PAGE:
FEBRUARY 9 2010 18:10h
The problem with modern immigration is that it often includes welcoming strangers into your own home community, city, or country.
It seems the more things change, the more they remain the same. Centuries ago, the role of foreigners within an established society – those we refer to today as “immigrants” - was already an issue of hot dispute.
Although foreigners were highly respected and honored as guests in ancient Greece, they were discouraged from staying and introducing their “songs” and “poems”, that is, traditions, culture, myths, and legends, into the community. “Don’t suppose we’ll ever easily, at any rate, let you come among us, set up your stage in the marketplace, and introduce actors whose beautiful voices speak louder than ours”, warns the Athenian in Plato’s “Laws”. Don’t suppose we’ll easily let you make public speeches to the children and the women and the whole mob, speaking of the same pursuits that we speak of, but saying things that are in great part the most opposite to what we say. We would almost certainly be mad to do so!”
Now, over two millennia later, in spite of the highly touted new, “open frontiers”, and the countless laws, conventions, statutes, and judicial proclamations mandated to protect individual rights, there seems to be a growing sentiment, just as in ancient times, that allowing immigrants unlimited access into one’s community is still “mad”.
A recent survey conducted by Britain’s second largest women’s organization, The Townswomen’s Guild, established in 1928 when women got the vote, attests to this growing trend. When asked their opinion of the current immigration levels to the country, 95% of the members agreed that if the levels did not change, the country would lose its identity. Another 94% said the present levels put a strain on community relations, and 24% opposed immigration totally.
Questioned about these surprising results from a group traditionally supportive of minority, civil, and all other rights, having themselves been subjected to diverse forms of discrimination which continue to this day, the Guild’s national chairman, Sue Smith, said that the issue “was not race, it’s numbers, and the members clearly feel immigration policy needs to protect our way of life and environment and recognize the increasing pressure on overstretched public services.”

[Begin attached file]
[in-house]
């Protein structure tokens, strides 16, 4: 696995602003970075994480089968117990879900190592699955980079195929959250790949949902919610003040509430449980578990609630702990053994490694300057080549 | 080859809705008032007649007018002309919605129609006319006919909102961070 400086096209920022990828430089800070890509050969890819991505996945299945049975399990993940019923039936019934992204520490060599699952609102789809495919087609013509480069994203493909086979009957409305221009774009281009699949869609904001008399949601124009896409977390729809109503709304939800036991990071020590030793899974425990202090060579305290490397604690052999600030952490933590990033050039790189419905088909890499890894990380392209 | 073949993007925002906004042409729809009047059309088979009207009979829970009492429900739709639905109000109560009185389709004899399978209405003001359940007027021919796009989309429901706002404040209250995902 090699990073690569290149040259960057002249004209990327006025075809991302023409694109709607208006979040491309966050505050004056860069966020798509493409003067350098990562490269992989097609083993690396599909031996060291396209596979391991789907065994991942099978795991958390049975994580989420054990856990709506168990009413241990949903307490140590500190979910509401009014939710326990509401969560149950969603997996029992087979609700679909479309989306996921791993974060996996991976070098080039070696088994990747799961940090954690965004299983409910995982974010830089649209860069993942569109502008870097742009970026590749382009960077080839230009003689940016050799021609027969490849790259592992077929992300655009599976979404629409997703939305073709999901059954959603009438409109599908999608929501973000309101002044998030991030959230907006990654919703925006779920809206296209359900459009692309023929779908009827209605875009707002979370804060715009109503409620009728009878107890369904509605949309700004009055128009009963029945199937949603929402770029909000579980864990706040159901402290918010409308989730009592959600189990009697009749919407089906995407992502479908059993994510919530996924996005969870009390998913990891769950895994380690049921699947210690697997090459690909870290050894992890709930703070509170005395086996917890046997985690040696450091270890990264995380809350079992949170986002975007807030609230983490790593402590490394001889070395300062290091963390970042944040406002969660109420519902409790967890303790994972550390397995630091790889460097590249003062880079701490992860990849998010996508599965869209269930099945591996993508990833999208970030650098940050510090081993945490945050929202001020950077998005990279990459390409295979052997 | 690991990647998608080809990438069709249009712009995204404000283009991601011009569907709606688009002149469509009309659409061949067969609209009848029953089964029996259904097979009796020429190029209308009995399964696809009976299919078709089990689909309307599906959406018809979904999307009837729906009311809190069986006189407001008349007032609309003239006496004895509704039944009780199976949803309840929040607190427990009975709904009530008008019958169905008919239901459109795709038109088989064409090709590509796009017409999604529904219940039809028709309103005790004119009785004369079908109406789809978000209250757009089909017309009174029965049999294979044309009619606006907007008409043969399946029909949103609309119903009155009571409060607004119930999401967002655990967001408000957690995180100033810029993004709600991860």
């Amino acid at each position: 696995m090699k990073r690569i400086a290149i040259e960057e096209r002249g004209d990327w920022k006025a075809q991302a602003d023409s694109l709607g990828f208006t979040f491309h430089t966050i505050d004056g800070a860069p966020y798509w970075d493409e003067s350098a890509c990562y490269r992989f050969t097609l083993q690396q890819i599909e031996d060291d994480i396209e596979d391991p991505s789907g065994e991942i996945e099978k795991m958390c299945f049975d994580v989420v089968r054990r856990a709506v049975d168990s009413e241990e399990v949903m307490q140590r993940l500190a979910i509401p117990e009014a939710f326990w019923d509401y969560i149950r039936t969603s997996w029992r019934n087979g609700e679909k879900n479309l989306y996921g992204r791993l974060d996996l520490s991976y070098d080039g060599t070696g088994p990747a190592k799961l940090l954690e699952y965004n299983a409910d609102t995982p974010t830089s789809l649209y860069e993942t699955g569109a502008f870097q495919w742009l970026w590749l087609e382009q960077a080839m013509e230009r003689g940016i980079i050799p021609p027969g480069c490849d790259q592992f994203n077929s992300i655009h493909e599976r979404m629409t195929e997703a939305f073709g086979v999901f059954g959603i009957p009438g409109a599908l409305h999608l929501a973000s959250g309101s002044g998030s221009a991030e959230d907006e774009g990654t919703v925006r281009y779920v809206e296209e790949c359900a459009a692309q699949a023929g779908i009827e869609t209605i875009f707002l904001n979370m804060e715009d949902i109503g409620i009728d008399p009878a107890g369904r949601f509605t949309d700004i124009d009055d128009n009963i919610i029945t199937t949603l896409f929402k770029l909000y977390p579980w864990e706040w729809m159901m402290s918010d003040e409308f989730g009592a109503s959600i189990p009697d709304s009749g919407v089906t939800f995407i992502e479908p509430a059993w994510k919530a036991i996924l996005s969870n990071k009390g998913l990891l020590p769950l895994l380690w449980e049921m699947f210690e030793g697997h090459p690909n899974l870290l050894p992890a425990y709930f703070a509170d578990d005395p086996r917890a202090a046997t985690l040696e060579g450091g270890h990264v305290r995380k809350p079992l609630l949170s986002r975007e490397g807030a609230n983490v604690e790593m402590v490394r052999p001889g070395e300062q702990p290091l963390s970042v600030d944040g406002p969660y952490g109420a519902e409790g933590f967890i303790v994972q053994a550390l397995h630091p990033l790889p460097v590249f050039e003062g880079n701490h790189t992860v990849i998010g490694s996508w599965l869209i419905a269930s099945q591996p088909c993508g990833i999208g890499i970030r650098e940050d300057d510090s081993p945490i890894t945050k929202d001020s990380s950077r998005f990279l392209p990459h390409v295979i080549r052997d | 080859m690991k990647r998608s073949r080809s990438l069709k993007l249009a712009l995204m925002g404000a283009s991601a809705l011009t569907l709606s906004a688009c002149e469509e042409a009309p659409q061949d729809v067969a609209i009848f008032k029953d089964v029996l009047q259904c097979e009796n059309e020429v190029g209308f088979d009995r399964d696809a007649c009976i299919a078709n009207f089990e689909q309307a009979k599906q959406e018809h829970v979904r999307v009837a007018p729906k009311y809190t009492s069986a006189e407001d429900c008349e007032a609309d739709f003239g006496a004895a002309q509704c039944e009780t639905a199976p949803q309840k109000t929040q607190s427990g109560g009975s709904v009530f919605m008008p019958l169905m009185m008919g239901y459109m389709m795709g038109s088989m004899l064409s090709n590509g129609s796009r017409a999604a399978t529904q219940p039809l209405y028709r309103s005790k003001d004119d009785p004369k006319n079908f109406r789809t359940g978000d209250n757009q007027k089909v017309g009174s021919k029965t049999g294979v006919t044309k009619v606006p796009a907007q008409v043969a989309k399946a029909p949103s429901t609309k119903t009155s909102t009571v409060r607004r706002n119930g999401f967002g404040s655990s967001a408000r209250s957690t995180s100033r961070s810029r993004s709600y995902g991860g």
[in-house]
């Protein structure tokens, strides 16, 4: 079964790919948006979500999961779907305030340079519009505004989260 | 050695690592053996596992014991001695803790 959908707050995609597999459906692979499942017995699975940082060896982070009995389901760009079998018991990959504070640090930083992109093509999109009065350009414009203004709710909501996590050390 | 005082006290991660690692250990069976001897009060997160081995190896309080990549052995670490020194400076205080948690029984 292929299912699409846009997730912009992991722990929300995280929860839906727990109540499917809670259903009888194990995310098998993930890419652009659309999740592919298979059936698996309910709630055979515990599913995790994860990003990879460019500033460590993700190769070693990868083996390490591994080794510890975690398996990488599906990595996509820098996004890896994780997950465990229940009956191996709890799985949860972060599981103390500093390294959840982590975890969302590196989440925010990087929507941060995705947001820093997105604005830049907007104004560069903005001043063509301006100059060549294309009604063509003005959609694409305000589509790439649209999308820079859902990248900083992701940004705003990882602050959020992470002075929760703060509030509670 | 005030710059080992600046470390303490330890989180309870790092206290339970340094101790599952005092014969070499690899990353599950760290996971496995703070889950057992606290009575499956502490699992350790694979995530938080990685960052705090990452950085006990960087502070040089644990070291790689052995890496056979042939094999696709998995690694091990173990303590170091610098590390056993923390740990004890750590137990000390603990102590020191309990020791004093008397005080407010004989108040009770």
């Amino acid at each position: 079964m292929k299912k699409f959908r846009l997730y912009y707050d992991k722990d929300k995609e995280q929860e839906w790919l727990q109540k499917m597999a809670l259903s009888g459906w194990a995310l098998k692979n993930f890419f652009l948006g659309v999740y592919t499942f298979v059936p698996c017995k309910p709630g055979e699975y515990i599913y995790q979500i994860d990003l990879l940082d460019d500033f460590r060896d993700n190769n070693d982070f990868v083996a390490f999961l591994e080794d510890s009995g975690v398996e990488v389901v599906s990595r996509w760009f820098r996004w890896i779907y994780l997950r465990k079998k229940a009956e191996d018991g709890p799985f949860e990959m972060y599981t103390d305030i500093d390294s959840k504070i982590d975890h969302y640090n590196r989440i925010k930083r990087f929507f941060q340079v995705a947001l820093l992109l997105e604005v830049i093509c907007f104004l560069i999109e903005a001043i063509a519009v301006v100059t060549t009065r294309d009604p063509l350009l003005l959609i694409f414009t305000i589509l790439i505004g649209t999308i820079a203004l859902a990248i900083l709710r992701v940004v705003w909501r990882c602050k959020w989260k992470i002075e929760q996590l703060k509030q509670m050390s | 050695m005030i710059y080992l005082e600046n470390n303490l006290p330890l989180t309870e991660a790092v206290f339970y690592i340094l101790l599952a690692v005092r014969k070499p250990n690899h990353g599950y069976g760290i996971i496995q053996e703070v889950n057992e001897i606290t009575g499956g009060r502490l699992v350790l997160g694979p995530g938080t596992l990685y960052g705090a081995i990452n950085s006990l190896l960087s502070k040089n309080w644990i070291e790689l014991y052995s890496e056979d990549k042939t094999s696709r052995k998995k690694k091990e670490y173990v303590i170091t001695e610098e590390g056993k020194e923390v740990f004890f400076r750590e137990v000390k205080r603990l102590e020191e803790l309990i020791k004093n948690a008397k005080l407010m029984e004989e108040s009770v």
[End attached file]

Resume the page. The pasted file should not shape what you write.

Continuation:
The same day, in response to customer complaints that many taxi drivers could not speak English, British drivers in Southampton began displaying signs on their cabs: “I speak English!” After being threatened with suspension if the signs remained on display, the chairman of the Taxi company responded that “the signs are not racial. We just want to make sure new drivers have command of the English language.”
The expression of opposition to the foreign “songs” and “poems” was seen in a much deadlier manner not long ago off the coast of Italy. Boats carrying hundreds of African migrants seeking refuge and asylum in Italy were not allowed to disembark on Italian territory. Abandoned to their own resources, and ignored by at least seven passing boats, the entire Italian political elite, as well as the international community, all but a few of the hundreds of occupants died horrible deaths as a result of starvation, dehydration, or drowning.
So much for the multicultural, egalitarian principles espoused by today’s Western world. At least on paper. As Jerry Muller points out in the March/April issue of Foreign Affairs, (“Clash of Peoples: Why Ethnic Nationalism will Drive Global Politics for Generations”), unchecked immigration not only endangers the Right’s, but also the Left’s political agenda, especially when its “cultural propensities clash with the cultural illiberalism of some of the new immigrant communities”; for example, genital mutilation, arranged marriages, or murders in defense of “family honor”; when, as the Athenian put it, “actors whose voices speak louder than ours” are allowed full expression.
And here’s where things get complicated. Speaking out in protection of civil rights for all the endangered groups of the world is more than an abstract expression of solidarity with the oppressed minorities of the world. It often means welcoming them into your own home, community, city, or country. There’s an expression for it in the United States: NIMBY: Not in my backyard! That’s what happened recently in democratic Britain and Italy. The Athenian had the last laugh after all.